Archive for May, 2006

"Welcome to God Forbid's apocalypse"

“Welcome to God Forbid’s apocalypse”

There may be no harder working band in metal today than God Forbid. Over the years, they have toured relentlessly with the likes of Slipknot, Machine Head, Fear Factory, Shadows Fall, Lamb of God and on Ozzfest 2004. In 2006, they already have shared the stage with the reunited Anthrax, Children of Bodom, Trivium, Arch Enemy and Chimaira, with a tour supporting Ill Nino on the horizon. The countless shows honing their craft have paid off with their latest release, 2005’s IV: Constitution of Treason, a concept album detailing a political nightmare in the not-too-distant future.

Greg Maki and Jeff Maki of Live-Metal.net caught up with vocalist Byron Davis prior to a show with Arch Enemy and Chimaira at the 9:30 Club in Washington, D.C., to discuss the album, the band’s nonstop touring and more. (more…)

damone_out_here_all_nightReview by Greg Maki
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It may be a sacrilege to say it, but Damone’s version of Iron Maiden’s “Wasted Years” is one of the best covers I have heard in a long time. Twenty years after the song graced Maiden’s Somewhere in Time album, Damone has stripped the song down to acoustic guitar, orchestral accompaniment and the voice of singer/guitarist Noelle. A heavy metal anthem is now a mournful ballad. It works amazingly well and shows the songwriting prowess of Maiden’s Adrian Smith. And it’s great to see a band not so obviously influenced by Maiden throw some recognition their way. (more…)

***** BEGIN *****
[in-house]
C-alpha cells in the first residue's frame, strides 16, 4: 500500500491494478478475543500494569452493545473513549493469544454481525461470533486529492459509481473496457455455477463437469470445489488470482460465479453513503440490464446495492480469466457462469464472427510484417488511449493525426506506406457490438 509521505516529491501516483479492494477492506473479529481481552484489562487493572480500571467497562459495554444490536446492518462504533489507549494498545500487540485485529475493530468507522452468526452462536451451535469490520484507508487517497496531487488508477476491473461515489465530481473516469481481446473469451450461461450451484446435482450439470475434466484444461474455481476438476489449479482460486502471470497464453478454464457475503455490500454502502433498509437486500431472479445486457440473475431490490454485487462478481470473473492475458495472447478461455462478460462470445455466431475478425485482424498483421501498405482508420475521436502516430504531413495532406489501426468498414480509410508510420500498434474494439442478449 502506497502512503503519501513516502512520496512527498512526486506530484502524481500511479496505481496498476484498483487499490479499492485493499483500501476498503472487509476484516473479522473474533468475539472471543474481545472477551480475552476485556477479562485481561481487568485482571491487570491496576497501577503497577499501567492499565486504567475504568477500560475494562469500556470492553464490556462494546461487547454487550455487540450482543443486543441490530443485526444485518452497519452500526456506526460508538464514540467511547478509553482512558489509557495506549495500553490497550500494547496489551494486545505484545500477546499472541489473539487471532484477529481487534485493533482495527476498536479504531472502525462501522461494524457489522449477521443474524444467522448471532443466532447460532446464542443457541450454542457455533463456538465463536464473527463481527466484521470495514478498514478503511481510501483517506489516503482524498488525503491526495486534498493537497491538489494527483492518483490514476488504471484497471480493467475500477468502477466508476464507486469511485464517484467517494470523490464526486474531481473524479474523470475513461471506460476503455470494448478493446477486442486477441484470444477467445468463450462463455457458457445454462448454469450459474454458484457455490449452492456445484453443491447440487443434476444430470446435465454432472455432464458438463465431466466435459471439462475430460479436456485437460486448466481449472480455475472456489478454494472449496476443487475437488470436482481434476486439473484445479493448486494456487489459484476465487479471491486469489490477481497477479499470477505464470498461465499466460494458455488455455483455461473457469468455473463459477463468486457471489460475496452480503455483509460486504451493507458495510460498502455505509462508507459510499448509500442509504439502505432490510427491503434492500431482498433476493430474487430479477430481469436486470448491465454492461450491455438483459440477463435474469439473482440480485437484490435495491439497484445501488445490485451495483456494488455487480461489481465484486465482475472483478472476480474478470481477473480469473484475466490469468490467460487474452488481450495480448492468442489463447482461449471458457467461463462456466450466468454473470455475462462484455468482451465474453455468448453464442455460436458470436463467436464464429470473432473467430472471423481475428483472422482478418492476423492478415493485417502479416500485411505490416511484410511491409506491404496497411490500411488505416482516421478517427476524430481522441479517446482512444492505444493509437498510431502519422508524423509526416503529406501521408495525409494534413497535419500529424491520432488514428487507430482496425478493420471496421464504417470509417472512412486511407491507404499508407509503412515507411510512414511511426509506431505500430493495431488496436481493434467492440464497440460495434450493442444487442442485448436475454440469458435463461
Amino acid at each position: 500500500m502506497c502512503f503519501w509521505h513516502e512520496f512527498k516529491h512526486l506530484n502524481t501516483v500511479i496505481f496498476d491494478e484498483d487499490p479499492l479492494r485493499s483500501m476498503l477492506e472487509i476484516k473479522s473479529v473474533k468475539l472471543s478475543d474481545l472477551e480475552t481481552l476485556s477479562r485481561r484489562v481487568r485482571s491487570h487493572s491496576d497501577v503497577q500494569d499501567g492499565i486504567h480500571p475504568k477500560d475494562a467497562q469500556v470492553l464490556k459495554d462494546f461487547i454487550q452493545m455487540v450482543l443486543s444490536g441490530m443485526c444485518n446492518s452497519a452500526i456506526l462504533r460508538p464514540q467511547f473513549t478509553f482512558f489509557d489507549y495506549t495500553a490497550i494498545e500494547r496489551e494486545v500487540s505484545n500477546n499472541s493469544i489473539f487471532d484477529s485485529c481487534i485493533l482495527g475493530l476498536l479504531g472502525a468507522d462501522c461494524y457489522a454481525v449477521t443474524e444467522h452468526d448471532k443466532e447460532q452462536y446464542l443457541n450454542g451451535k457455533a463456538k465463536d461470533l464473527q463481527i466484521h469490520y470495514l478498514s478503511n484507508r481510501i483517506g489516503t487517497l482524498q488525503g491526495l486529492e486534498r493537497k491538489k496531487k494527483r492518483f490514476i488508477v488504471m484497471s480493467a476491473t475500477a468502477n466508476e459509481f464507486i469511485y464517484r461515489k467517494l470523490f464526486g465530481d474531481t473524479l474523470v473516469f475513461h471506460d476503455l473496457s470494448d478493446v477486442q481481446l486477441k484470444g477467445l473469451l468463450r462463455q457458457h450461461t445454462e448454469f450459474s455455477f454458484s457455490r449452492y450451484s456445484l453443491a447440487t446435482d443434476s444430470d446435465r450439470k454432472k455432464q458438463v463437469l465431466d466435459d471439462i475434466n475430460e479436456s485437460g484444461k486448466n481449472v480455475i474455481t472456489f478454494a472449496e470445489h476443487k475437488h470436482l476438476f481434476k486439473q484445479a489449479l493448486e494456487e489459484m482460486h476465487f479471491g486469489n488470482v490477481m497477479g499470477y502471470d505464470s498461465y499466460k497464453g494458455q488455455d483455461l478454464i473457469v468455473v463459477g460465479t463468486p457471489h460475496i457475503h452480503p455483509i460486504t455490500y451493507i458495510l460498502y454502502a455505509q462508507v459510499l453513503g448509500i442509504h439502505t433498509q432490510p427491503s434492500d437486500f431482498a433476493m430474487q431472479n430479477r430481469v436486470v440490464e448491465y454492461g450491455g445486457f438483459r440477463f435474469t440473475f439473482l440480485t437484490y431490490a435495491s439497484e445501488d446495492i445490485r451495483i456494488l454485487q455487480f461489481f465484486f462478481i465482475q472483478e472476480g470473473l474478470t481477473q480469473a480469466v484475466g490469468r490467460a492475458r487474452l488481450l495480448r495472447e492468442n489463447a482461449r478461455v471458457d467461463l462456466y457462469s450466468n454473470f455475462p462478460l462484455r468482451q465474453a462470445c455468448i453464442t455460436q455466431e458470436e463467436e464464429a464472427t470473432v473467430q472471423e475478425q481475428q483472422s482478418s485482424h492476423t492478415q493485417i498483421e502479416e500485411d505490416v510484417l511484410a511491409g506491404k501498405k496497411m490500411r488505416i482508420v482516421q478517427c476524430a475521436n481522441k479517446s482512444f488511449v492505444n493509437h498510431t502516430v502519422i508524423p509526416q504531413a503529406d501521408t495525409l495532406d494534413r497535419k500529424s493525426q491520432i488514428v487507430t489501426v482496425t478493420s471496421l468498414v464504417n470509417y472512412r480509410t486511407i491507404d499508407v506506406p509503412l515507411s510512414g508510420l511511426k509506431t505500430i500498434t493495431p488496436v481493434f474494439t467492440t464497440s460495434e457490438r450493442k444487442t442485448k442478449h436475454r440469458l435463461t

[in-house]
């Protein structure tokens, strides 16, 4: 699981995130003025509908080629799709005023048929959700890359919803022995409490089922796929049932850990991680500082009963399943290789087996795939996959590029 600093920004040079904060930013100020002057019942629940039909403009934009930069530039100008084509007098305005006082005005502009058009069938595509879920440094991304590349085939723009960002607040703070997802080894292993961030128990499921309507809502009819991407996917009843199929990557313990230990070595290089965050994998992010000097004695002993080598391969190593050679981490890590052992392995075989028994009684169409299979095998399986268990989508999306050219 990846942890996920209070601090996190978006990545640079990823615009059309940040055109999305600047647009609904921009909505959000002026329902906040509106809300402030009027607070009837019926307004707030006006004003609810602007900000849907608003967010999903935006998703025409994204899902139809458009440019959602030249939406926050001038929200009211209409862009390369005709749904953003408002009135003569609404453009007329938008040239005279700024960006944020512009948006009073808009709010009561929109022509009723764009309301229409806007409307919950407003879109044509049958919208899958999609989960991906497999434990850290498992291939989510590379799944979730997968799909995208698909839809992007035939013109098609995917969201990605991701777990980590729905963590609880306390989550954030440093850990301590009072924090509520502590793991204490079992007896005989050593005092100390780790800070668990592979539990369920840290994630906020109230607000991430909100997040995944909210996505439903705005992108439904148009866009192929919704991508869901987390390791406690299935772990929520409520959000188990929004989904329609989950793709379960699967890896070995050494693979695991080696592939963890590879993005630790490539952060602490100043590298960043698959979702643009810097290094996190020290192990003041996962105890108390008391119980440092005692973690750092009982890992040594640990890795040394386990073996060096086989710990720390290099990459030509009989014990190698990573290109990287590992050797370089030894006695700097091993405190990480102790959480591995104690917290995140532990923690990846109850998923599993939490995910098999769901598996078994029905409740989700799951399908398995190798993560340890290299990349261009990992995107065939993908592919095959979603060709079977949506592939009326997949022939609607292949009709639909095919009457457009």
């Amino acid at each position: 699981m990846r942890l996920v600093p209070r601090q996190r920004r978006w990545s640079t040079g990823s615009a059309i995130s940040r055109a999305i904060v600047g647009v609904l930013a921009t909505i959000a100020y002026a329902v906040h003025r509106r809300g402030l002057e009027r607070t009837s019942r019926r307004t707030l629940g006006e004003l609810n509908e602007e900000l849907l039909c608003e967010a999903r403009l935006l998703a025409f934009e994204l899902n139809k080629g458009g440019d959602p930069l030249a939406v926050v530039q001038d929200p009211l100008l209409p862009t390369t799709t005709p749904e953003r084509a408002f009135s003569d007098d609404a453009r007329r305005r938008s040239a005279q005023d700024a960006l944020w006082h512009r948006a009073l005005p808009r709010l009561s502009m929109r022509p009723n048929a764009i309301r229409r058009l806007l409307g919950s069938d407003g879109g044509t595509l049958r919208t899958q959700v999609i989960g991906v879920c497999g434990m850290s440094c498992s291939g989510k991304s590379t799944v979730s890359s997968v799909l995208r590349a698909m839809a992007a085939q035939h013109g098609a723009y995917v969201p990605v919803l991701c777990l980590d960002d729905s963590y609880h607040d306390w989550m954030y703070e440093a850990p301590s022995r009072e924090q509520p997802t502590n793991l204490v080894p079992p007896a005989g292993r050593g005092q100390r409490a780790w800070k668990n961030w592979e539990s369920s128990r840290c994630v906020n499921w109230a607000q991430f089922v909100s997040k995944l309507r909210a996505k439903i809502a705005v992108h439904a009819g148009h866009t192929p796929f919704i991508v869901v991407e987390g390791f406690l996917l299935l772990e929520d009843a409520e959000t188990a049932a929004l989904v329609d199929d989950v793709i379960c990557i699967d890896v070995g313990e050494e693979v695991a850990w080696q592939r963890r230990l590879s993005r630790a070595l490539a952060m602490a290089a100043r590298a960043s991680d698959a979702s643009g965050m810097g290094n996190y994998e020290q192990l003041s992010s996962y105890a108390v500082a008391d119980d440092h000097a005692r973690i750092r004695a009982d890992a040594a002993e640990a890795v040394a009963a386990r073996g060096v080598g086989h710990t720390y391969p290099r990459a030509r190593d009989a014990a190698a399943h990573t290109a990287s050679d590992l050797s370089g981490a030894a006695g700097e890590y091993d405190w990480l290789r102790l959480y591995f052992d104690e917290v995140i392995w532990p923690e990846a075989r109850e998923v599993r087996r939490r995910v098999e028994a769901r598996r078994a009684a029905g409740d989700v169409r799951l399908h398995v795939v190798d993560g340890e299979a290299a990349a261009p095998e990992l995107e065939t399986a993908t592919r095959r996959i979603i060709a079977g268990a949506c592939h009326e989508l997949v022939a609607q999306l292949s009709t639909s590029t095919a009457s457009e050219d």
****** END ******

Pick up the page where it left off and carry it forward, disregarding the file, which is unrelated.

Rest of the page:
necrophobic_hrimthursumReview by Jeff Maki
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Sweden’s blackened death metal forefathers Necrophobic have returned with Hrimthursum after a four-year absence. The album’s title is taken from Norse mythology, meaning “The Frost Giants,” and the sound of Hrimthursum is giant and majestic. (more…)

archenemy3

“Anyone for Doomsday? with Michael Amott of Arch Enemy”

LIVE METAL: Now that Doomsday Machine has been out for nine months, are you satisfied with the album and what it’s done for the band? 

MICHAEL AMOTT: Absolutely, yeah. Every album’s been kind of the next level for us so far. I think it’s accomplished what we hoped it would, I guess. But we don’t really think too much about that. It’s more like you make the music and you write the songs, you’re happy with them and you put them out there and hope it’s gonna do well. Then you work your ass off and play live. We don’t have certain expectations, really. We just hope that people are gonna get into it. (more…)